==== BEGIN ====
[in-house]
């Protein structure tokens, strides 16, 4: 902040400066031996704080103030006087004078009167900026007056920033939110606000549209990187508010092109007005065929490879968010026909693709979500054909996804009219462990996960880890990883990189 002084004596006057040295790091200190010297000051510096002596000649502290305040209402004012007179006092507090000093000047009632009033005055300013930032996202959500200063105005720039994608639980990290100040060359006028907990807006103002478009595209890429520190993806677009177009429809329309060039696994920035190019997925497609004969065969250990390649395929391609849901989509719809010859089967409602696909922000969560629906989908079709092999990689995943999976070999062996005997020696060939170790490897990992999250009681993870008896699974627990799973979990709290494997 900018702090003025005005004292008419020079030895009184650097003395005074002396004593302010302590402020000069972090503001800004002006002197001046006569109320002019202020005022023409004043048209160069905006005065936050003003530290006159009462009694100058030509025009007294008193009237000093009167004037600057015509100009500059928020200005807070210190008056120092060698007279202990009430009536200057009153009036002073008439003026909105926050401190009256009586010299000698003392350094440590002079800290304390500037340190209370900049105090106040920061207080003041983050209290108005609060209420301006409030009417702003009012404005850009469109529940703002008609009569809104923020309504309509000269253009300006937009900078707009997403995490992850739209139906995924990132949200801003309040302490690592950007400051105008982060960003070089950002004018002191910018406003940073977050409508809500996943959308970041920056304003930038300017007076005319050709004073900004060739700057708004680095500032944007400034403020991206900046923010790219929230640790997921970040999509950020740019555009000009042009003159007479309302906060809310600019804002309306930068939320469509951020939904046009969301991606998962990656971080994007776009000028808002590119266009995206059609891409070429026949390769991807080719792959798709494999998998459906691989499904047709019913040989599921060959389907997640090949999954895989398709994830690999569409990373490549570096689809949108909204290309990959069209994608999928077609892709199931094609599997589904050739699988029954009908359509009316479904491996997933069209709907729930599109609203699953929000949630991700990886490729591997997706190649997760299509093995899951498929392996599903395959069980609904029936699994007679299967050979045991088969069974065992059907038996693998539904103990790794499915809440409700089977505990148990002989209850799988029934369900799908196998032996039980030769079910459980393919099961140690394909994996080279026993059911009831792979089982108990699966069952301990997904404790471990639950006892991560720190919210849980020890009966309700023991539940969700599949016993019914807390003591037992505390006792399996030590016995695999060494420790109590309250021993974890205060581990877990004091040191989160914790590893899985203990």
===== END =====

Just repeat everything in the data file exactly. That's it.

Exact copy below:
[in-house]
């Protein structure tokens, strides 16, 4: 902040400066031996704080103030006087004078009167900026007056920033939110606000549209990187508010092109007005065929490879968010026909693709979500054909996804009219462990996960880890990883990189 002084004596006057040295790091200190010297000051510096002596000649502290305040209402004012007179006092507090000093000047009632009033005055300013930032996202959500200063105005720039994608639980990290100040060359006028907990807006103002478009595209890429520190993806677009177009429809329309060039696994920035190019997925497609004969065969250990390649395929391609849901989509719809010859089967409602696909922000969560629906989908079709092999990689995943999976070999062996005997020696060939170790490897990992999250009681993870008896699974627990799973979990709290494997 900018702090003025005005004292008419020079030895009184650097003395005074002396004593302010302590402020000069972090503001800004002006002197001046006569109320002019202020005022023409004043048209160069905006005065936050003003530290006159009462009694100058030509025009007294008193009237000093009167004037600057015509100009500059928020200005807070210190008056120092060698007279202990009430009536200057009153009036002073008439003026909105926050401190009256009586010299000698003392350094440590002079800290304390500037340190209370900049105090106040920061207080003041983050209290108005609060209420301006409030009417702003009012404005850009469109529940703002008609009569809104923020309504309509000269253009300006937009900078707009997403995490992850739209139906995924990132949200801003309040302490690592950007400051105008982060960003070089950002004018002191910018406003940073977050409508809500996943959308970041920056304003930038300017007076005319050709004073900004060739700057708004680095500032944007400034403020991206900046923010790219929230640790997921970040999509950020740019555009000009042009003159007479309302906060809310600019804002309306930068939320469509951020939904046009969301991606998962990656971080994007776009000028808002590119266009995206059609891409070429026949390769991807080719792959798709494999998998459906691989499904047709019913040989599921060959389907997640090949999954895989398709994830690999569409990373490549570096689809949108909204290309990959069209994608999928077609892709199931094609599997589904050739699988029954009908359509009316479904491996997933069209709907729930599109609203699953929000949630991700990886490729591997997706190649997760299509093995899951498929392996599903395959069980609904029936699994007679299967050979045991088969069974065992059907038996693998539904103990790794499915809440409700089977505990148990002989209850799988029934369900799908196998032996039980030769079910459980393919099961140690394909994996080279026993059911009831792979089982108990699966069952301990997904404790471990639950006892991560720190919210849980020890009966309700023991539940969700599949016993019914807390003591037992505390006792399996030590016995695999060494420790109590309250021993974890205060581990877990004091040191989160914790590893899985203990």